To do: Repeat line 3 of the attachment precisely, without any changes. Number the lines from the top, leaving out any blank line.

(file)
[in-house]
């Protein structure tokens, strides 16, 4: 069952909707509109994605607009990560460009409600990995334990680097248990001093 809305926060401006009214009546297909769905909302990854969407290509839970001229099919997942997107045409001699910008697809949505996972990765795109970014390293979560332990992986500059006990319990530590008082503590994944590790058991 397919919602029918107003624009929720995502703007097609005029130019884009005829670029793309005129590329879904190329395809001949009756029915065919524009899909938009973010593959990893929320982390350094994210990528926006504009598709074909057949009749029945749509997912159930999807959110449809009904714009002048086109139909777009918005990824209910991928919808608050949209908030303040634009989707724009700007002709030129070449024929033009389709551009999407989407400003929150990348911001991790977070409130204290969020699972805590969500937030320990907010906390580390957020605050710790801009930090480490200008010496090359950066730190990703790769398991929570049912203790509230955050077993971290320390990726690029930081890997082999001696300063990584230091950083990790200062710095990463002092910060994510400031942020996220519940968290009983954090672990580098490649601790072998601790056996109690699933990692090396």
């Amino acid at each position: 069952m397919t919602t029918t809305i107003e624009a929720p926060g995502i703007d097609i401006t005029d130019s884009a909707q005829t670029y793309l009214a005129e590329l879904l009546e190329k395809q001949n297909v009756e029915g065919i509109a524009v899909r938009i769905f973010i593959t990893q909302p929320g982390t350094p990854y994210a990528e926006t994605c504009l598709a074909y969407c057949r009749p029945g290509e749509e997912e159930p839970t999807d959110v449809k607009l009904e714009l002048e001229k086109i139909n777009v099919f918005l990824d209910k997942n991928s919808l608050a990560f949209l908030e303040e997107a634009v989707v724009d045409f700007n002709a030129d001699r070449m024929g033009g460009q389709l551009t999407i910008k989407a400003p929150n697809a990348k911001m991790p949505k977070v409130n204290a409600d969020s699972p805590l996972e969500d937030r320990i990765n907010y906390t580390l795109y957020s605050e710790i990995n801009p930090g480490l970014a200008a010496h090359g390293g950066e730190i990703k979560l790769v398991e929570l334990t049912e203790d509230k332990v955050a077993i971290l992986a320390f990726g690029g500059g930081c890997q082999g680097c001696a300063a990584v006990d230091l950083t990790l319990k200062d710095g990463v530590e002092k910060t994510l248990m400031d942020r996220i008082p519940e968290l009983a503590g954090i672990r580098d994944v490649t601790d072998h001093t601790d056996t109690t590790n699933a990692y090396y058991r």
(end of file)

């Amino acid at each position: 069952m397919t919602t029918t809305i107003e624009a929720p926060g995502i703007d097609i401006t005029d130019s884009a909707q005829t670029y793309l009214a005129e590329l879904l009546e190329k395809q001949n297909v009756e029915g065919i509109a524009v899909r938009i769905f973010i593959t990893q909302p929320g982390t350094p990854y994210a990528e926006t994605c504009l598709a074909y969407c057949r009749p029945g290509e749509e997912e159930p839970t999807d959110v449809k607009l009904e714009l002048e001229k086109i139909n777009v099919f918005l990824d209910k997942n991928s919808l608050a990560f949209l908030e303040e997107a634009v989707v724009d045409f700007n002709a030129d001699r070449m024929g033009g460009q389709l551009t999407i910008k989407a400003p929150n697809a990348k911001m991790p949505k977070v409130n204290a409600d969020s699972p805590l996972e969500d937030r320990i990765n907010y906390t580390l795109y957020s605050e710790i990995n801009p930090g480490l970014a200008a010496h090359g390293g950066e730190i990703k979560l790769v398991e929570l334990t049912e203790d509230k332990v955050a077993i971290l992986a320390f990726g690029g500059g930081c890997q082999g680097c001696a300063a990584v006990d230091l950083t990790l319990k200062d710095g990463v530590e002092k910060t994510l248990m400031d942020r996220i008082p519940e968290l009983a503590g954090i672990r580098d994944v490649t601790d072998h001093t601790d056996t109690t590790n699933a990692y090396y058991r």